While the theme of some of my art may be fanciful, these objects are not not intended for children. Also, no piece should be considered food safe unless specifically labeled otherwise.

About the images:

(Left to Right)

- "Take me to your leader" (2011)
- "Purpleheart rocket box (2011)
- "Hall of the Mountain King" (2001)
- "Colony #1" (2008)
- "Departure" (2006)

Last Modified:

September 2015

Page 1


Please note: Woodworking is an inherently dangerous activity. The non-woodworking techniques described here aren't all that safe, either. Sharp tools, powerful motors, big lumps of wood, chemicals, fumes, etc. can cause you serious bodily injury or even death. These pages are NOT meant as a substitute for instruction by a qualified teacher, just as an illustration of how I do certain things. I take no responsibility for any mishaps you may experience during a fit of inspiration. You've been warned.

All text and photos and the design of the "Auxiliary headstock Jig" are c. Johnna Y. Klukas, all rights reserved. Using this design to build a jig for your own use is fine, but building them for resale is not.

Design drawing of The Auxiliary Headstock Jig.  Design c. Johnna Y. Klukas, all rights reserved.

Design Drawing

This drawing shows the names of the different parts, as I refer to them in the following photographs. The drawing is NOT to scale; the jig's dimensions are dictated by the spindle you use and the swing you want. The swing is twice the distance between the center line of the spindle and the baseplate. For example, to get a 16" swing, the distance between the center line of the spindle and the baseplate is 8".

Photo of The Auxiliary Headstock Jig.  Design c. Johnna Y. Klukas, all rights reserved.

Photo 1

I built this jig mostly from leftover wood and materials from old projects. Here, the headstock is made from laminated poplar about 3" square and tall enough to accomodate the swing of my lathe, which happens to be 16". It's easy enough to adjust this by changing the length of the headstock block, and I'll mention a few other ideas for accomodating particularly large lathe swings at the end of the article.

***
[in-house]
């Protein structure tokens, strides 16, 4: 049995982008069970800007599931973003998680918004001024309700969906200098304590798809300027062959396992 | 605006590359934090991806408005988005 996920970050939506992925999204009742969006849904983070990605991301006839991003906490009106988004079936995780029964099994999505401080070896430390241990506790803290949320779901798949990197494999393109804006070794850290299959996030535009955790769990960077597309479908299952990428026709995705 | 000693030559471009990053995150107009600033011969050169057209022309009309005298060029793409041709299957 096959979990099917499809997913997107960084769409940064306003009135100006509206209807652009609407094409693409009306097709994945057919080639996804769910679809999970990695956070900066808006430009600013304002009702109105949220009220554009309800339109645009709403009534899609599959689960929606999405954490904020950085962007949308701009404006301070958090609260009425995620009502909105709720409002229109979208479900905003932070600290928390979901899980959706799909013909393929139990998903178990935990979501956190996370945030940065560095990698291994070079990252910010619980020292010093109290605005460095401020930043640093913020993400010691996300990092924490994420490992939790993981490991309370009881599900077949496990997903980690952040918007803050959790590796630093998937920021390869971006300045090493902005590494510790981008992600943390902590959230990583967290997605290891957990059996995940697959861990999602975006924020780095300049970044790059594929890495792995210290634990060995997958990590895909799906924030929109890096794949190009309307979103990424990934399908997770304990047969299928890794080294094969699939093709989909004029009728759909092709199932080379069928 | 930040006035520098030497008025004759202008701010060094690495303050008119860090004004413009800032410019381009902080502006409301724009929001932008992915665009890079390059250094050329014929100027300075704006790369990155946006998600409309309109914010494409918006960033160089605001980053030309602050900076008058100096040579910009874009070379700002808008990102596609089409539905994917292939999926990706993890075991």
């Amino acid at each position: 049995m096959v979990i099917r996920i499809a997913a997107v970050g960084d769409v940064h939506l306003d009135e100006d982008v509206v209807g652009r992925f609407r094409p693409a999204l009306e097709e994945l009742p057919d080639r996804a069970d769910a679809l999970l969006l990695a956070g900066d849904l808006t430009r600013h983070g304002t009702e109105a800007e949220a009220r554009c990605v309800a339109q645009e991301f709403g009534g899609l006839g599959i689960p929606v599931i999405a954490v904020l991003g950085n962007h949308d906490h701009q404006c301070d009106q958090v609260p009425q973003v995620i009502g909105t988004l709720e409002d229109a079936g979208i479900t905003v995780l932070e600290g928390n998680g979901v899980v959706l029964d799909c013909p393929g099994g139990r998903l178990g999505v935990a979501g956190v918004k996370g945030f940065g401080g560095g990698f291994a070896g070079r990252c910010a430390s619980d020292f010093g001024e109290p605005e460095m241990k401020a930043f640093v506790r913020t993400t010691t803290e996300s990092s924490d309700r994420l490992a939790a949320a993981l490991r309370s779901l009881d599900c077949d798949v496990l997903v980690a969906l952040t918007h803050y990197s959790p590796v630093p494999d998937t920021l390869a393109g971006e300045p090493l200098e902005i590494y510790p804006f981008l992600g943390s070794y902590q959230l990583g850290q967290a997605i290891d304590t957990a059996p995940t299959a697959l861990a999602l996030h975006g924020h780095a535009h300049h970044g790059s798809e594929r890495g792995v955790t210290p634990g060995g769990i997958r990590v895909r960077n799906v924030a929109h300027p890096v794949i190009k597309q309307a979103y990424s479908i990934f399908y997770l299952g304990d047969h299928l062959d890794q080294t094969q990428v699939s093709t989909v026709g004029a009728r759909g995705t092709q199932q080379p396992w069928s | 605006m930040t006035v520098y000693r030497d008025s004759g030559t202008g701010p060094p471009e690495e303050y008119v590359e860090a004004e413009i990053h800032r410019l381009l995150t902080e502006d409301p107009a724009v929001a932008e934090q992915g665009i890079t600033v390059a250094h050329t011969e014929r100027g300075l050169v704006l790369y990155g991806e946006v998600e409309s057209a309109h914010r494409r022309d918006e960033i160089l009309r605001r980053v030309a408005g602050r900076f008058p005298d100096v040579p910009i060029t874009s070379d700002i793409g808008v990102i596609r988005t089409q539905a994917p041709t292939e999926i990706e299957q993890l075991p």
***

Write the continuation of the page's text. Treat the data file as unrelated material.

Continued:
1 1/4 inch by 8 TPI carving vise spindle from Lee Valley Tools

Photo 2

The only part I purchased specifically for this jig was the spindle. In this case, I bought it from Lee Valley Tools, it's meant to be used in their Veritas Carving Vise and comes in a number of common spindle sizes. At the time I'm writing this (mid-2012), it costs about $13-$15 (US). It's made of steel and has a 5/8" diameter straight shaft.

Base of the Auxiliary Headstock Jig.

Photo 3

I attached the headstock to the base with five 1 1/2" long #10 wood screws. This jig is meant for finishing and light surface texturing, not for actual turning or anything else that's going to apply a lot of torque to the headstock, so the 1 1/2" screws should be fine.

I also glued on some rubber feet, they give just a little when clamping the jig to the workbench and even out the effects of any slight irregularities in the base board or the workbench surface.


Page last updated 30 September 2015 (formatting)